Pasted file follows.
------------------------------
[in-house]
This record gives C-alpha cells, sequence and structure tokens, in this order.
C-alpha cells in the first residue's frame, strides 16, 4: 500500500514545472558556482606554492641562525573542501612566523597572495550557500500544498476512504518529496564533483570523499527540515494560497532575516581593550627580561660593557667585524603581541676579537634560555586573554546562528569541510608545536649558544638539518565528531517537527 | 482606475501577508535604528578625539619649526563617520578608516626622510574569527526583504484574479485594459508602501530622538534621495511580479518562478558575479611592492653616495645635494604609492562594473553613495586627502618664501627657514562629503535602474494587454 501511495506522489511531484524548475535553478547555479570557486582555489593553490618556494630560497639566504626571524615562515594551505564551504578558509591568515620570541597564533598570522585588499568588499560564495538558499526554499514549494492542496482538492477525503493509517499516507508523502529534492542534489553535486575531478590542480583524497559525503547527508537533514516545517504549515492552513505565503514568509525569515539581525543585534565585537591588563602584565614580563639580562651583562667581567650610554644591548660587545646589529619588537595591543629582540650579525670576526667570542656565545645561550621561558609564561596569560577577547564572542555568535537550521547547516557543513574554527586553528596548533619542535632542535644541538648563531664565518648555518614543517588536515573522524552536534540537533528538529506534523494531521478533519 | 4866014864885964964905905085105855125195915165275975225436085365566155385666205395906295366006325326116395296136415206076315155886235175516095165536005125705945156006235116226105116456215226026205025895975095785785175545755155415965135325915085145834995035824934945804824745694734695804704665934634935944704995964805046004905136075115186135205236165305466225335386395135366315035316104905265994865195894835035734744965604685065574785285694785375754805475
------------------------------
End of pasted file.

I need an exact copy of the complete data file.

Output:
[in-house]
This record gives C-alpha cells, sequence and structure tokens, in this order.
C-alpha cells in the first residue's frame, strides 16, 4: 500500500514545472558556482606554492641562525573542501612566523597572495550557500500544498476512504518529496564533483570523499527540515494560497532575516581593550627580561660593557667585524603581541676579537634560555586573554546562528569541510608545536649558544638539518565528531517537527 | 482606475501577508535604528578625539619649526563617520578608516626622510574569527526583504484574479485594459508602501530622538534621495511580479518562478558575479611592492653616495645635494604609492562594473553613495586627502618664501627657514562629503535602474494587454 501511495506522489511531484524548475535553478547555479570557486582555489593553490618556494630560497639566504626571524615562515594551505564551504578558509591568515620570541597564533598570522585588499568588499560564495538558499526554499514549494492542496482538492477525503493509517499516507508523502529534492542534489553535486575531478590542480583524497559525503547527508537533514516545517504549515492552513505565503514568509525569515539581525543585534565585537591588563602584565614580563639580562651583562667581567650610554644591548660587545646589529619588537595591543629582540650579525670576526667570542656565545645561550621561558609564561596569560577577547564572542555568535537550521547547516557543513574554527586553528596548533619542535632542535644541538648563531664565518648555518614543517588536515573522524552536534540537533528538529506534523494531521478533519 | 4866014864885964964905905085105855125195915165275975225436085365566155385666205395906295366006325326116395296136415206076315155886235175516095165536005125705945156006235116226105116456215226026205025895975095785785175545755155415965135325915085145834995035824934945804824745694734695804704665934634935944704995964805046004905136075115186135205236165305466225335386395135366315035316104905265994865195894835035734744965604685065574785285694785375754805475